Why Female Loggerhead Sea Turtles Always Return to Their Place of Birth
Marine turtles are among the most endangered species of the world ocean. For a better protection of these fascinating animals, scientists try to understand why turtles return to their birthplace in order to reproduce after rather long distance migrations. Using molecular tools applied to turtles from the Cape Verde islands, scientists from GEOMAR Helmholtz Centre for Ocean Research Kiel (Germany) found that males and females adopt different strategies: while females are very faithful to their island of birth, males appear less selective and mate at multiple locations.
Furthermore, the study published now in the Proceedings of the Royal Society B: Biological Sciences demonstrates that females from different islands have different immune genes, suggesting that returning home to reproduce is linked to advantages in parasite resistance. This is the first evidence ever to explain why many migratory animals show this type of behavior.
At midnight, a 35-year-old female loggerhead sea turtle (Caretta caretta) crawls out of the ocean and onto the beach. Right, left…right, left, she moves her rear legs to scoop a flaskshaped hole, and lays her very first nest of just over 100 eggs at the Back Bay National Wildlife Refuge in Virginia Beach.
Virginia is at the northern range of sea turtle nesting habitat. Since a sea turtle nest is an unusual find for Back Bay, biologists take the opportunity to meticulously record data from each one. Just a few examples of their data include the length and width of the female’s crawl prints, dimensions of the body pit she created while laying the eggs, and the distance between the nest and the dunes. This, in part, provides information on the age and type of sea turtle that laid the nest. Refuge biologists share their data with partners across the southeastern coast…
Here a close-up shot of a loggerhead turtle (Caretta caretta) in the Gulf of Mexico’s Flower Garden Banks National Marine Sanctuary, which is about 100 miles (179 kilometers) off the Louisiana coast.
Two new studies are showing the turtles are being contaminated with so-called persistent organic pollutants (POPs), which include banned substances such as DDT and toxaphenes, once used as pesticides; polychlorinated biphenyls (PCBs), once used as insulating fluids; and polybrominated diphenyl ethers (PBDEs), once used as flame retardants.
The studies showed the turtles accumulate more of the contaminant chemicals the farther they travel up the Atlantic coast, suggesting their northern feeding grounds in Florida have higher POP levels. The turtles likely consume the POPs when they eat contaminated prey such as crabs, the researchers said. One of the studies was published online April 20, 2011 in the journal Environmental Toxicology and Chemistry, and the other will be published in a forthcoming issue of that journal.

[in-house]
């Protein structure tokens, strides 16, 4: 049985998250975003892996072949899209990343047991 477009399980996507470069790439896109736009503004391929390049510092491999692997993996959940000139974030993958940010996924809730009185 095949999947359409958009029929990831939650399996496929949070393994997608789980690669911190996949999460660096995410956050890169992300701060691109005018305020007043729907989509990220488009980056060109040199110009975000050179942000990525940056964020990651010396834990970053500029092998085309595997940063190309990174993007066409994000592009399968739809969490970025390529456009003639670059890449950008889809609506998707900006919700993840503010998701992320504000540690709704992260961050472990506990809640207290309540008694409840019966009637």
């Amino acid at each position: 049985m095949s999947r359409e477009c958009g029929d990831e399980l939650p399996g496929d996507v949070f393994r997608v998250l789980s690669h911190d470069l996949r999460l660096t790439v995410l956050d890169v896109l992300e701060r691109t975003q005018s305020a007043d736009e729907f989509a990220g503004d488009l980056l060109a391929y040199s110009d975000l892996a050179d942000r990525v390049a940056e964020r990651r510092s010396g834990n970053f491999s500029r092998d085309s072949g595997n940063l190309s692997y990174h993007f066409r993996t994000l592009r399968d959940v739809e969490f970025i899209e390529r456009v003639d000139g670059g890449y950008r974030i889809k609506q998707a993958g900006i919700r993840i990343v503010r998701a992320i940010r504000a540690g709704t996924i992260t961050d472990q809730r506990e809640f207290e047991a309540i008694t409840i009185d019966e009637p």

Of the 207 species of turtle and tortoise alive today, 129 of them are listed by the IUCN as vulnerable, endangered, or critically endangered. That’s an incredibly 62% of species!
The species listed here are only a few of the many critically endangered turtle and tortoise species. They illustrate that though these species wear a suit of armor, they are incredible fragile and in need of protection by humans, from humans…
20 sea turtle nests have so far been found on South Padre Island and Boca Chica Beach! The first nest is estimated to hatch the week of June 9th. For more information about attending a public sea turtle hatchling release…
Kemp’s ridley sea turtles are an endangered species that lives in the Gulf of Mexico.
The only time a sea turtle will come out of the water is to lay eggs or their sick. This sea turtle mama is laying her eggs on South Padre Island. Kemp’s ridley sea turtles are the smallest of the five sea turtles in the Gulf of Mexico.
The U.S. Fish and Wildlife Service partners with an nonprofit organization, Sea Turtle Inc, for the protection of all sea turtles. Majority of the sea turtles that nest on South Padre Island are the Kemp’s ridley.
A rare albino green sea turtle (Chelonia mydas) swims in a tank at the Sea Turtle Reserve Centre in Kosgoda, Sri Lanka. The centre collects turtle eggs from the beaches for hatching before poachers remove them as they are considered a delicacy. Once hatched the small turtles are let free in the sea. (2010)
Green Sea Turtles Use Protected Areas, Study Finds
by Douglas Main
If you protect it, they will use it. Green sea turtles do actually make use of protected areas to nest and feed, according to a study that tracked female turtles that came ashore to lay eggs in Florida’s Dry Tortugas National Park.
Until now, it wasn’t clear where these green sea turtles went after nesting and how much they might use nearby reserves. In this case, the animals spent much of their time in the nearby Florida Keys National Marine Sanctuary eating sea grasses and algae…
Puerto Rico creates an ecological corridor to protect endangered leatherback turtles
by Michael Graham Richard
Leatherback turtles, which are rated “critically endangered” on the IUCN’s Red List, are finally getting a break (at least, let’s hope this helps). After a 15-year fight between developers and conservationists, Puerto Rico’s government has finally decided to side with the greens and create a protected zone on the island’s coast to protect leatherbacks. Named the Northeast Ecological Corridor, the protected area is about 14 sq km (5.4 sq mi).
This will not only help leatherback turtles, but also a huge variety of other species, as the area is home to “more than 860 different types of flora and fauna.” While the developers’ hotels and resorts won’t be built, the area should become a great eco-tourist attraction, and hopefully our children will still be able to see tiny leatherbacks hatch out by the hundreds and begin their arduous journey to the sea…
Help Save the World’s Best Marine Reserve: Cabo Pulmo